April 2, 2008

Sen. Obama's Speech on Race Triggers Debate on Campus

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On March 18, presidential candidate Sen. Barack Obama (D-Ill.) gave the American people a tour of their country. It was a tour that began with the signing of the Constitution in 1787, and ended with a vision for the future of a nation — a nation that is ever-changing but ever-present, a home to over 300 million men, women and children from eclectic national, cultural and religious backgrounds.
In a brief 37 minutes, Obama outlined a number of challenging yet interrelated topics that have become defining aspects of American history since the country’s founding: equality, race and religion.
Broadcast after controversial sermons given by his spiritual advisor Rev. Jeremiah Wright were disseminated widely through YouTube, Obama’s address challenged and invited constituents across the nation to engage in a discourse over “the challenges of our time,” which have been a part of America’s past and will fill its future.[img_assist|nid=29406|title=America’s original sin|desc=Members of a panel discuss Obama, race, religion and politics last Thursday.|link=node|align=left|width=|height=0]
After much rehashing by the American people, Obama’s words were the center of attention amongst Cornell students, faculty, administrators and members of the Ithaca community who attended a formal talk last Thursday in Sage Chapel. The event was packed with those prepared to partake in a heated discussion on “America’s Original Sin: Obama, Race, Religion and Politics.”
Vice Provost Michele Moody-Adams, professor of ethics and public life, moderated the discussion that featured five panelists: Rev. Kenneth I. Clarke, Sr., director of Cornell University Religious Work, Prof. James Turner, Africana studies, Prof. Nick Salvatore, industrial and labor relations, Muslim Chaplain Omer Bajwa and Prof. Margaret Washington, history.
As each panelist addressed Obama’s discussion of race, religion and national politics through a distinct perspective, he or she offered personal insight into his speech — highlighting his words and goals while introducing an array related sentiments, many of which are echoed amongst members of Cornell’s student population.
Turner praised Obama for his “personal courage and character” that he felt the speech revealed, and for “exciting the imagination of the electorate,” which he claimed is evident from the surge in grass roots activism in the 2008 election season. In addressing race, specifically the “racial divide” and the “legalized discrimination” that Obama claimed has exacerbated the gap between black and white income and education levels, Obama, according to Turner, has commendably “moved his campaign into unchartered water.”
Helen Baek law, president of the Christian Legal Society, expressed similar positive sentiments regarding Obama’s speech.
“The issues [Obama addressed] are uncomfortable to talk about, but they cannot be ignored just because they might be divisive. America is supposed to be a democracy where these racial or religious tensions are not ignored because the issues divide us, but are discussed in a fair forum so that we can understand others more,” she stated in an email.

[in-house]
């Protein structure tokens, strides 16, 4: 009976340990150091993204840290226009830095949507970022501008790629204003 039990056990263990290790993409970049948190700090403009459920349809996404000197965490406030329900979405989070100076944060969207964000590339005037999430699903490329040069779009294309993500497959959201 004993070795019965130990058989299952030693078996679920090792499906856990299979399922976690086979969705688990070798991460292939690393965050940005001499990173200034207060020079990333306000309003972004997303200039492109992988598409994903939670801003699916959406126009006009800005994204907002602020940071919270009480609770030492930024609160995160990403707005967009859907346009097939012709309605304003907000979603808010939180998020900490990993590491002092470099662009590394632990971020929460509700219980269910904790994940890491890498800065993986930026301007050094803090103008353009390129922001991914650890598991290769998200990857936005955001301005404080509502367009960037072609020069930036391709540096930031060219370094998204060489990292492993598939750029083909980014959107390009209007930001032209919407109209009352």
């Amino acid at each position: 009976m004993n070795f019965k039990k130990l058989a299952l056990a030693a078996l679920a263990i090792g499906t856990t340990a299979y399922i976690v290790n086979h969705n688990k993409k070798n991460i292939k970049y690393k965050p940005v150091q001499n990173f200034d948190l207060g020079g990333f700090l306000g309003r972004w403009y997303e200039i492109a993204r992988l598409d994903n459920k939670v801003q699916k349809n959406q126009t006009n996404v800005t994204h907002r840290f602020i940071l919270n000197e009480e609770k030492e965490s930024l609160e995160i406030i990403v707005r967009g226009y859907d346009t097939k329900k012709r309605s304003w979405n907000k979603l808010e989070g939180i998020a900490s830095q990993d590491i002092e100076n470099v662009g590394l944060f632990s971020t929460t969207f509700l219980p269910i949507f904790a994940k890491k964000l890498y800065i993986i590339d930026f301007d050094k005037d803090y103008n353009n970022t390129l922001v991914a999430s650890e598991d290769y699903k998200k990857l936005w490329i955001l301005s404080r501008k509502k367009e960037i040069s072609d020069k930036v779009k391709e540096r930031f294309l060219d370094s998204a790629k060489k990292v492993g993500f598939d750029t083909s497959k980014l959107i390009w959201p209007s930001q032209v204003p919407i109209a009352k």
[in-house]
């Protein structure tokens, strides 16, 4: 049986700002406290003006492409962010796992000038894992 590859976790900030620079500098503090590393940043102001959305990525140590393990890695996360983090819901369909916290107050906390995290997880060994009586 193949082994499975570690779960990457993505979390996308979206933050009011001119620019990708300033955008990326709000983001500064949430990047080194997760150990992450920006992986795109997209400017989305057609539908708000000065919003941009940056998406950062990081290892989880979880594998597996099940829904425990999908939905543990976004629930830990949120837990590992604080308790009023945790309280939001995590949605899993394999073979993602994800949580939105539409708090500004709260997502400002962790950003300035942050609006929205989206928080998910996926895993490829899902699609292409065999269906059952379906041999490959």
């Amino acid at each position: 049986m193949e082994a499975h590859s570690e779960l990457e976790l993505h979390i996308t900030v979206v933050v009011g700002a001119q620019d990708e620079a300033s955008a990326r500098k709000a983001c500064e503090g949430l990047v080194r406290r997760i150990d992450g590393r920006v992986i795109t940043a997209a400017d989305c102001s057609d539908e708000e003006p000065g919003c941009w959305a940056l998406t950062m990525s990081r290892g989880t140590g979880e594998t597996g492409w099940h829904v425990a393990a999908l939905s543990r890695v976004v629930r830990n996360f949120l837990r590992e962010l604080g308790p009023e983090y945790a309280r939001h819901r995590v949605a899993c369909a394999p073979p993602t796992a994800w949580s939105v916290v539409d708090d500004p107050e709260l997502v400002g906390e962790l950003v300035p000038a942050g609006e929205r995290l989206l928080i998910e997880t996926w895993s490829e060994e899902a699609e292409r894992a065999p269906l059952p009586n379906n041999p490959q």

However, not all of the panelists were as taken aback with Obama’s choice of subject matter. In addressing the Middle Eastern conflict by attributing its origins to “the perverse and hateful ideologies of radical Islam,” many considered his explanation rash and incomplete. Chaplain Bawja, as well as other members of Cornell’s Muslim community, felt that Obama unfairly portrayed the Muslim population, and accused him of committing the same errors as his pastor who, as Obama described himself, simplified, stereotyped and amplified “the negative to the point that it distorts reality.”
After identifying Obama’s neglect to mention Muslim imams in the midst of referencing other religious leaders like pastors, priests and rabbis, Aniq Rahman ’09, vice president of Islamic Alliance for Justice, stated, “Obama’s speech with regards to the Muslim population in this community was to strategically divorce himself from it. There are many Muslims who are seeking to embrace the message of change that the Obama campaign promises and seeks to promote, however, it seems like there is a good amount of love lost.”
As Obama described his experiences attending services at Trinity Church, religion remained topic central to the analysis of his speech. As Rev. Clarke said, “Racism is a moral issue, a cancer of the spirit, a social disease,” he related religious ideology to widespread societal issues.
To Amy Pearlman ’09, president of Hillel, Obama’s references to religion are indicative of “a growing trend in the world bringing religion into politics,” which she said is rooted in the ’60s and ’70s as an exertion of conservative Christian values emerged in the midst of a cultural revolution. Ultimately, “separation of church and state doesn’t really happen when individuals have free will and can construct their own views,” she said.
Obama’s speech, which largely focused on the racial dynamic of America throughout history and its future capacity for change, left many viewers feeling optimistic about the governance of the United States in years to come. It highlighted the willingness of a new generation to confront the challenges at hand. “He provided his audience and all of us with his vision of a common good that would span racial divides,” Salvatore said. “[Obama] said, ‘this is the time, we’re going to do something different.’”